The unabashed autobiographical content of Long Day’s Journey into Night also troubled many critics, some of whom argued that the play simply failed to evoke die emotions appropriate to tragedy because, as C. J. Rolo maintained in the Atlantic Monthly, the characters were “not only devoid of heroic attributes” but “even lacking in ordinary dignity and strength.” For Rolo, the play failed to produce what O’Neill himself referred to as the “transfiguring nobility of tragedy.”
Artistically, O’Neill, a tireless innovator, always had to swim against some pretty strong critical currents. Noting what seem like obvious flaws in his work, some important critics have only grudgingly agreed to O’Neill’s status as the dean American theater. There is, for example, Eric Bentley’s famous quip: “He is the leading American playwright; damn him, damn all; and damning all is a big responsibility.” Bentley’s frustration with O’Neill partly stems from what has always bedeviled O’Neill’s critics—the fact that his texts never seem to suggest the grandeur that their dramatizations often achieve on stage. Away from the magic of theater, under a reader’s naked light, his plays can sometimes seem pedestrian and awkward, almost embarrassingly so.
That fact has made some writers circumspect in approaching O’Neill’s published plays. Harold Clurman, reviewing the Yale text of Long Day’s Journey into Night in the Nation, remarked that “O’Neill’s plays are nearly always more impressive on the stage than on the printed page.” O’Neill was “a faulty craftsman,” perhaps, but, as Clurman noted, the Swedish production had held its audience transfixed for four and one-half hours, a performance length that modern audiences would normally find unendurable, barely tolerable in a great classic like Shakespeare’s Hamlet, which litters the stage with corpses, but not in a play in which there is very little overt action and nothing is really resolved.
The length and perplexing content of Long Day’s Journey into Night hardly made it common fare in community, regional, or even academic theaters, thus its great power on stage was largely unknown in America’s heartland until 1962, when Sidney Lumet’s film version appeared. The movie, running under three hours, edited out some of the original play, but what remained was hailed as a remarkable cinematic triumph that remained essentially faithful to the Broadway production of the play. The film version must be credited with once again making O’Neill popular and with revealing to its wide audience the great force that lies, not just in, but around O’Neill’s words.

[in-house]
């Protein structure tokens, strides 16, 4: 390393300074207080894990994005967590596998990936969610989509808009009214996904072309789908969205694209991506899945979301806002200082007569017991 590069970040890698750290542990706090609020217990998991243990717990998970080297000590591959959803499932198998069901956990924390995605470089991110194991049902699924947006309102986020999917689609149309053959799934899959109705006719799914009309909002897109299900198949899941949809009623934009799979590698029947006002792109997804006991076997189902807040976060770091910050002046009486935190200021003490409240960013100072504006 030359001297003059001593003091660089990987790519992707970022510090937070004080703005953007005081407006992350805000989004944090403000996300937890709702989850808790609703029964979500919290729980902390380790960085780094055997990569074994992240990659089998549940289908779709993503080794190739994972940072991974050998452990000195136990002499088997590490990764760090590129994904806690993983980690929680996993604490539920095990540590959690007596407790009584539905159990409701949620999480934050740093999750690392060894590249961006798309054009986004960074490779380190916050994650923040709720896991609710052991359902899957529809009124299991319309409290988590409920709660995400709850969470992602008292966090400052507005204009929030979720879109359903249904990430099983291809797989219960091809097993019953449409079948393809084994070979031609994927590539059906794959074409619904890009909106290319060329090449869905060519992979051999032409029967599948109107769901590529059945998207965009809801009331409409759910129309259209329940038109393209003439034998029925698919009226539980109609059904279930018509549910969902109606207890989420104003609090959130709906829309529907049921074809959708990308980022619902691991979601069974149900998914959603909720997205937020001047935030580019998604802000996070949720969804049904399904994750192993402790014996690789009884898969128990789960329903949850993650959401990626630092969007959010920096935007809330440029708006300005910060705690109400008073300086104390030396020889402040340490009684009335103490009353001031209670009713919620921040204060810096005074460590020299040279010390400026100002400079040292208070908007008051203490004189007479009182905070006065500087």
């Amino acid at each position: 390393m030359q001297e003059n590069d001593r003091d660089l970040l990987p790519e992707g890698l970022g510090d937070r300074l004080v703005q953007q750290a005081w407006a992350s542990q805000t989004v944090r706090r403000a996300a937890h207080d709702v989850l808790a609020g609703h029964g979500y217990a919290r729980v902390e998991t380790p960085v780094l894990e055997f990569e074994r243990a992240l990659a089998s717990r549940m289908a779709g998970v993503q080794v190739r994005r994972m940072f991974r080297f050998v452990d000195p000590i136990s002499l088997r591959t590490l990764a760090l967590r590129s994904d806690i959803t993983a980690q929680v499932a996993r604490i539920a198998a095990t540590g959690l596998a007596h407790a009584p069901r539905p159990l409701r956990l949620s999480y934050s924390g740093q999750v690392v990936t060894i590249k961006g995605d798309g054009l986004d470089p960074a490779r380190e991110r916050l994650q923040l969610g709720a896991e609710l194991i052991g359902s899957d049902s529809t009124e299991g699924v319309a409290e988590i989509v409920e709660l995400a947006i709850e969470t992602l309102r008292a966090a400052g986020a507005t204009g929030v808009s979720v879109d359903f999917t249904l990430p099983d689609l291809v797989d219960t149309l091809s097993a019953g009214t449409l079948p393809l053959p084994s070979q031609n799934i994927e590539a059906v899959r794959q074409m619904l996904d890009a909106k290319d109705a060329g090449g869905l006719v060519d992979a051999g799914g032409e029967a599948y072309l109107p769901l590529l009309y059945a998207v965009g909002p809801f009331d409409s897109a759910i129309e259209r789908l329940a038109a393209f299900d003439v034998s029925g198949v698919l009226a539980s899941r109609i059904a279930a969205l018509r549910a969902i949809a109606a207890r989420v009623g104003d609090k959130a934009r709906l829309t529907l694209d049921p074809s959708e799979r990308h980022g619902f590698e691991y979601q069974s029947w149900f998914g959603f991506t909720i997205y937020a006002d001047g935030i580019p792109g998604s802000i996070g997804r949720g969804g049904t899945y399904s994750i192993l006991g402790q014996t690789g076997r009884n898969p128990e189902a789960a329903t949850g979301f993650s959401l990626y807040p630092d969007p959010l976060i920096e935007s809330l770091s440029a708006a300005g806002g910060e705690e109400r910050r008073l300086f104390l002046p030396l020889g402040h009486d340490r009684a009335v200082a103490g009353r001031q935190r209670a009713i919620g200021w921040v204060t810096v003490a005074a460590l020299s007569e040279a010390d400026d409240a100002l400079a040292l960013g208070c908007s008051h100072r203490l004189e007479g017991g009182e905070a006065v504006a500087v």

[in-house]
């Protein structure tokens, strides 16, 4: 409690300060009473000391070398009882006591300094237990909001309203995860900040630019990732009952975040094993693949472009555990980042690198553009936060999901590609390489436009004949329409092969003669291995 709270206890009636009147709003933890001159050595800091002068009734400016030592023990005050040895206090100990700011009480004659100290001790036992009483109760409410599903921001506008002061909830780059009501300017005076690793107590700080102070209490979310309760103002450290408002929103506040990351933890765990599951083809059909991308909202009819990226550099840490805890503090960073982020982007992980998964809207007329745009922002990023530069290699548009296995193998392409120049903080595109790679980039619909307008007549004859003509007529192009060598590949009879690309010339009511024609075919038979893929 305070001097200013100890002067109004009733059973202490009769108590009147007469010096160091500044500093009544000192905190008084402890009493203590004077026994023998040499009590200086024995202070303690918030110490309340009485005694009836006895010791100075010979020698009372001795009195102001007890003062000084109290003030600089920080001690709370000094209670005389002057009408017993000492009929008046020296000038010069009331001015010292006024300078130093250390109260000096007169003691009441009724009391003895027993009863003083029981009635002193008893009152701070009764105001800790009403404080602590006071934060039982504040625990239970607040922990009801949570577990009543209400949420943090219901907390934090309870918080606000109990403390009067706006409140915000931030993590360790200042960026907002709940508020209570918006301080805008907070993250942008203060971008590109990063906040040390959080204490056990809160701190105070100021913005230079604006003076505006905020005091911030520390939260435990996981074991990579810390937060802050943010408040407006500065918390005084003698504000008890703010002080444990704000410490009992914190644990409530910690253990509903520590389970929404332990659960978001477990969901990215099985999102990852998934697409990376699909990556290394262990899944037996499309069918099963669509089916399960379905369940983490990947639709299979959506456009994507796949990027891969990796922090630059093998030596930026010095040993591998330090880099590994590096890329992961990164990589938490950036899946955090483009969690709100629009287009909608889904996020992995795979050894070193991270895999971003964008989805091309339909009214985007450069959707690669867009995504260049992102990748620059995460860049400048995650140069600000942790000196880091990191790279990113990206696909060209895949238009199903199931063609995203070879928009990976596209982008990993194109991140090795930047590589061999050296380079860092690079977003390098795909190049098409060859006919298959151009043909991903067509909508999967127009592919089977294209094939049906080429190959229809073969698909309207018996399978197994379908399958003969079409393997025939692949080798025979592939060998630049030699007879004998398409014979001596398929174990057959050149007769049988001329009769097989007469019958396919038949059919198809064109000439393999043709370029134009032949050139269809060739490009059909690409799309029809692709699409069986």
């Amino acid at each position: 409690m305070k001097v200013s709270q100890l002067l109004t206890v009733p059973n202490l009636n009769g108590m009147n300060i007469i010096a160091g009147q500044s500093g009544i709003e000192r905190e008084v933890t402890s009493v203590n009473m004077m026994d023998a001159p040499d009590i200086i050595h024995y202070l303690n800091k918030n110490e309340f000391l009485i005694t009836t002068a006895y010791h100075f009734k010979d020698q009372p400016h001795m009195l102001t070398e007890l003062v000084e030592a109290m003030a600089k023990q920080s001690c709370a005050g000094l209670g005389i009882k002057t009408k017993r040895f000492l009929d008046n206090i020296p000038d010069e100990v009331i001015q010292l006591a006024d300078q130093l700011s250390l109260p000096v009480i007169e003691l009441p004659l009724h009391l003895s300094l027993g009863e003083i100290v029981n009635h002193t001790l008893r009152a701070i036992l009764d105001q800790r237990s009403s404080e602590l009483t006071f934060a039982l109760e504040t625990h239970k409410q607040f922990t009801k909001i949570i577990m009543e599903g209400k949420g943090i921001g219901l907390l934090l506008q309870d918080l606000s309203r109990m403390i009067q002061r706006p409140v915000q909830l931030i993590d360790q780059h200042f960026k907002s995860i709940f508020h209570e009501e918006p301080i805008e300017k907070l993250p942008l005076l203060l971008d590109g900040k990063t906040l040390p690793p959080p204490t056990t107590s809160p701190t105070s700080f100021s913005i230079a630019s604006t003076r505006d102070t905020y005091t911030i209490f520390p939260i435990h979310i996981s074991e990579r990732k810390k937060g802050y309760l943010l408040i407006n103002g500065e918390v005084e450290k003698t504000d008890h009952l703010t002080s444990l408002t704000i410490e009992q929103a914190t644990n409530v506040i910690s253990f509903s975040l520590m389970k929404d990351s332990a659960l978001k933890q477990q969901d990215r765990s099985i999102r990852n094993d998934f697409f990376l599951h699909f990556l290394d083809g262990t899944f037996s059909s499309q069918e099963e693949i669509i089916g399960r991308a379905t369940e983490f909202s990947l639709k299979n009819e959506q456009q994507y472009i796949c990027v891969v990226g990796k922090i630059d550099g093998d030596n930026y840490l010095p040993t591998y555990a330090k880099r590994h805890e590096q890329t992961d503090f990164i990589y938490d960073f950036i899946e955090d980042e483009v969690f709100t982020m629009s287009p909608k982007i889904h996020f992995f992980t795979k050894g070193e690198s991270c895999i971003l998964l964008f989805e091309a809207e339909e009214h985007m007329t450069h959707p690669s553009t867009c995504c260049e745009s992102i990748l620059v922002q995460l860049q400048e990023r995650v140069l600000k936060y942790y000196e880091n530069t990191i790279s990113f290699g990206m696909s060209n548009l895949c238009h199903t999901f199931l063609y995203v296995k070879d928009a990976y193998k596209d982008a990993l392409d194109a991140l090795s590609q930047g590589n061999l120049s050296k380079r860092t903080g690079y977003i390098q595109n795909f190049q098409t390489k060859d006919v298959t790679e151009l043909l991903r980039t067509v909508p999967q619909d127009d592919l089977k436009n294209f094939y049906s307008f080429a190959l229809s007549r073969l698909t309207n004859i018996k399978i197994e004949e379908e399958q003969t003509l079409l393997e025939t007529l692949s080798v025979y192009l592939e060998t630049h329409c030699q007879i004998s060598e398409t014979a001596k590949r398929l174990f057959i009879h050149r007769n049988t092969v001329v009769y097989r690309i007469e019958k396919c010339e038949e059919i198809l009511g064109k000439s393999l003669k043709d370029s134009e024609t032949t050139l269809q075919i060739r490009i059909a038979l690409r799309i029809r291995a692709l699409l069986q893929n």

As Travis Bogard observed in his book Contour in Time: The Plays of Eugene O’Neill, in Long Day’s Journey into Night O’Neill managed “a return to four boards and a passion,” placing great faith in his actors, the interpreters of his text. For Bogard and many other critics, O’Neill’s last works are his greatest, “the highest achievement of the American realistic theatre,” and of these Long Day’s Journey into Night is indisputably regarded as the best.
In the following essay, Fiero discusses the differences between the printed and produced versions of O’Neill’s play. Fiero is a professor of English at the University of Southwestern Louisiana and an actor.
By the time Eugene O’Neill’s Long Day’s Journey into Night hit the boards at Broadway’s Helen Hayes Theatre, absurdist playwrights like Samuel Beckett and Eugene Ionesco had already begun an assault on language as an inadequate tool for authentic communication. In his play, written fifteen years earlier, O’Neill seems to have come to a similar conclusion, though in a much more familiar guise: his relentless and trenchant realism. Edmund, die playwright’s persona in the baldly autobiographical play, seems to sum up O’Neill’s belief as he concludes his long monologue in Act Four: “I just stammered. That’s the best I’ll ever do. I mean, if I live. Well, it will be faithful realism, at least. Stammering is the native eloquence of us fog people.”
In Edmund’s words lies the essence of the O’Neill paradox. No other playwright so highly acclaimed on stage is so often found flawed on paper. To the annoyance of many critics, Long Day’s Journey into Night, often reputed to be O’Neill’s crowning achievement, best illustrates that paradox. It is a text that, if merely read, seems to fall embarrassingly short of the glory it has achieved on stage. Unaided by the magic of the theater, at some disjointed and awkward places, the text does seem to stammer, lurch, and sputter along—but it does so at least partly by design.
Theater only admits to one cardinal sin—boring an audience. Literary trespasses, on the other hand, seem almost infinite. As the premiere production of Long Day’s Journey into Night in Stockholm demonstrated, on the stage the play was absolved of its literary failings; its audiences sat through its four and one-half hour length, not just without complaint, but with unflagging attention and final approval. That fact perplexed some critics, including Henry Hewes, who in his Saturday Review assessment of the Swedish production and the published play ventured the opinion that O’Neill’s work improved in translation. For him, the Swedish rendering gave “the play a movement and a music that it sometimes lacks in English.” The raw English text, on the other hand, was permeated “with old arguments hashed, rehashed, and re-rehashed.” For Hewes, there even seemed to be some emotional chord in the Swedish national character that O’Neill managed to strike, a chord, presumably, not found in the English-speaking world.